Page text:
Critical Theories, IR and 'the Anti-Globalisation Movement': The Politics of Global Resistance (RIPE Series in Global Political Economy)
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This book provides a comprehensive and nuanced analysis of the 'anti-globalisation' struggles taking place around the world. It shows the complexity and diversity of these movements and illustrates this with detailed empirical studies of local, national and transnational resistance in the United States, Europe, Asia and Africa. The authors introduce a variety of competing theoretical perspectives from international political economy, social movement theory, globalisation studies, feminism, and postmodernism, explaining how activism has influenced theory and how theory can help activists to modify their tactics.
35). What forms of resistance can arise in such conditions? What organised, political struggles can emerge among atomised individuals, excluded from the normal routines of society, unacknowledged, desperately struggling to buy and sell for daily sustenance, under constant fear of, on the one hand, petty theft and, on the other hand, the police and tax-collectors? Many are reluctant to speak of their life, of their circumstances, they fear being imprisoned at any moment and are terrified of the
make it possible to continue living. (Le Bot 1997: 356) As Marcos himself declared at the opening ceremony of the first Zapatista jungle encounter for Humanity Against Neoliberalism in 1996: Behind our black mask, behind our armed voice, behind our unnameable name, behind what you see of us, behind this we are you. behind this, we are the same simple and ordinary men and women who are repeated in all races, painted in all colours, speak in all languages and live in all places. Behind this, we are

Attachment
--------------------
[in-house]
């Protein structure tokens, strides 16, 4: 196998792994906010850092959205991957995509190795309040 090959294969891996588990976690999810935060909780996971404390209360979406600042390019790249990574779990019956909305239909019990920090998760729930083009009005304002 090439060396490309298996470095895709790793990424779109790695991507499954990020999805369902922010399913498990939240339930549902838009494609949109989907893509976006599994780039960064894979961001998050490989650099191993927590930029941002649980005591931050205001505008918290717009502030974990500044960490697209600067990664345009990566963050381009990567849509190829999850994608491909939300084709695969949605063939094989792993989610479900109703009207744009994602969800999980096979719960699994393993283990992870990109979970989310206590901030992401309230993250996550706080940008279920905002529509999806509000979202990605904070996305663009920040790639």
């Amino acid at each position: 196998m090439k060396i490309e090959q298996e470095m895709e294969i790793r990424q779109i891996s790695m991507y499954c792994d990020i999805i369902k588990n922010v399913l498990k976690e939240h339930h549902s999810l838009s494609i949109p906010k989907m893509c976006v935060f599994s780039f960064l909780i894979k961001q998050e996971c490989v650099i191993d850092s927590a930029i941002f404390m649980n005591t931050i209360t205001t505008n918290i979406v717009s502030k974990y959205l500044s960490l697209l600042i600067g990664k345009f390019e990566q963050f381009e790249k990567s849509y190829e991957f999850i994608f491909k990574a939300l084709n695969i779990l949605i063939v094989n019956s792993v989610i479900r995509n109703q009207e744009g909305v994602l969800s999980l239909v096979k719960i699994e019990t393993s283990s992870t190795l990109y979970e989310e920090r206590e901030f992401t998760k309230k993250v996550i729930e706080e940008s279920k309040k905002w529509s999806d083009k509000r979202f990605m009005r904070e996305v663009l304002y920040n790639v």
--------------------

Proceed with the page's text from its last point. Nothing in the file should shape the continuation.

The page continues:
prehistory – a common cause and, along with it, hope: that of humanity’s survival, against neoliberalism. (Marcos 2003) Notes 1 An earlier version of this article was published in Alternatives: Social Transformation and Humane Governance, Vol. 25, No. 3. Copyright © 2000 by Lynne Rienner Publishers. Used with permission of the publisher. Unless otherwise stated, all translations are the author’s own. 2 Carlos Tello Diaz tells the story of the Fuerzas de Liberación Nacional (FLN) and its
inclusive development. Interestingly, in an ironic turn of events, the ‘colonisers’, as representatives of hegemonic regional power, are being equated with the ‘Old World’, while the ‘alternative alliance’ is strengthening its ties with Contesting the FTAA 115 European civil society groups that are part of the critical globalisation movement, and representing itself as the ‘New World’. The most notable example of growing ties with European groups is perhaps the strong European presence at the
categorisation, given his insistence that every social group contains both types of intellectuals. However, he employed the notion of ‘organic intellectuals’ more often than not to identify the organisers of, and advocates for, systemic change. It is in this spirit that we invoke the concept in the title of this chapter and in our characterisation of ATTAC as a critical education movement, discussed in a subsequent section. Envisioning a closing of the gap between the leaders and the led, Gramsci